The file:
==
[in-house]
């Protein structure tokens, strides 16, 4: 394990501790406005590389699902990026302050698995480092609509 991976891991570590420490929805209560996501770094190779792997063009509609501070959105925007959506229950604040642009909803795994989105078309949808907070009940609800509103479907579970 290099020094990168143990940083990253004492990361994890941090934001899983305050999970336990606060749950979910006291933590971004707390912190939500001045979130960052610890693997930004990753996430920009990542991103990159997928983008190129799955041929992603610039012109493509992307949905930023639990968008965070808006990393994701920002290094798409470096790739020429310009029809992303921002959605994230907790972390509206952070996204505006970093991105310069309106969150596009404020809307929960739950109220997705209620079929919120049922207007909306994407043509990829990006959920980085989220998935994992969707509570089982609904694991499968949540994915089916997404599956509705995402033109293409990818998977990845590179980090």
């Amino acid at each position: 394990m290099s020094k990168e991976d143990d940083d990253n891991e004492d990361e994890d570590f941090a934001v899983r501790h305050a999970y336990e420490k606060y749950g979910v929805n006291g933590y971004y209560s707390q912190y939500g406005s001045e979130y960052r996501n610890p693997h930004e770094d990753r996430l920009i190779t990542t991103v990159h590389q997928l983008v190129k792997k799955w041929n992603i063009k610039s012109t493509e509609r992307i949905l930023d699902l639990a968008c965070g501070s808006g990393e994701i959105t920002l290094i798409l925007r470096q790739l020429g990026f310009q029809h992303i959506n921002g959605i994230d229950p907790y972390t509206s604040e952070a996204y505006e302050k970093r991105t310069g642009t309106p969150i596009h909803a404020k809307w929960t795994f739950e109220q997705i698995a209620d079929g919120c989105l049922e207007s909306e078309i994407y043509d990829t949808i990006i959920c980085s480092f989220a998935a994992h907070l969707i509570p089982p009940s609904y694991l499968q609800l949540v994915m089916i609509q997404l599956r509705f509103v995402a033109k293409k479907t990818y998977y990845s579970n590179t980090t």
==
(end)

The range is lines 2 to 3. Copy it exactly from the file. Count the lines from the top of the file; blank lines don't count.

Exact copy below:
């Protein structure tokens, strides 16, 4: 394990501790406005590389699902990026302050698995480092609509 991976891991570590420490929805209560996501770094190779792997063009509609501070959105925007959506229950604040642009909803795994989105078309949808907070009940609800509103479907579970 290099020094990168143990940083990253004492990361994890941090934001899983305050999970336990606060749950979910006291933590971004707390912190939500001045979130960052610890693997930004990753996430920009990542991103990159997928983008190129799955041929992603610039012109493509992307949905930023639990968008965070808006990393994701920002290094798409470096790739020429310009029809992303921002959605994230907790972390509206952070996204505006970093991105310069309106969150596009404020809307929960739950109220997705209620079929919120049922207007909306994407043509990829990006959920980085989220998935994992969707509570089982609904694991499968949540994915089916997404599956509705995402033109293409990818998977990845590179980090």
């Amino acid at each position: 394990m290099s020094k990168e991976d143990d940083d990253n891991e004492d990361e994890d570590f941090a934001v899983r501790h305050a999970y336990e420490k606060y749950g979910v929805n006291g933590y971004y209560s707390q912190y939500g406005s001045e979130y960052r996501n610890p693997h930004e770094d990753r996430l920009i190779t990542t991103v990159h590389q997928l983008v190129k792997k799955w041929n992603i063009k610039s012109t493509e509609r992307i949905l930023d699902l639990a968008c965070g501070s808006g990393e994701i959105t920002l290094i798409l925007r470096q790739l020429g990026f310009q029809h992303i959506n921002g959605i994230d229950p907790y972390t509206s604040e952070a996204y505006e302050k970093r991105t310069g642009t309106p969150i596009h909803a404020k809307w929960t795994f739950e109220q997705i698995a209620d079929g919120c989105l049922e207007s909306e078309i994407y043509d990829t949808i990006i959920c980085s480092f989220a998935a994992h907070l969707i509570p089982p009940s609904y694991l499968q609800l949540v994915m089916i609509q997404l599956r509705f509103v995402a033109k293409k479907t990818y998977y990845s579970n590179t980090t």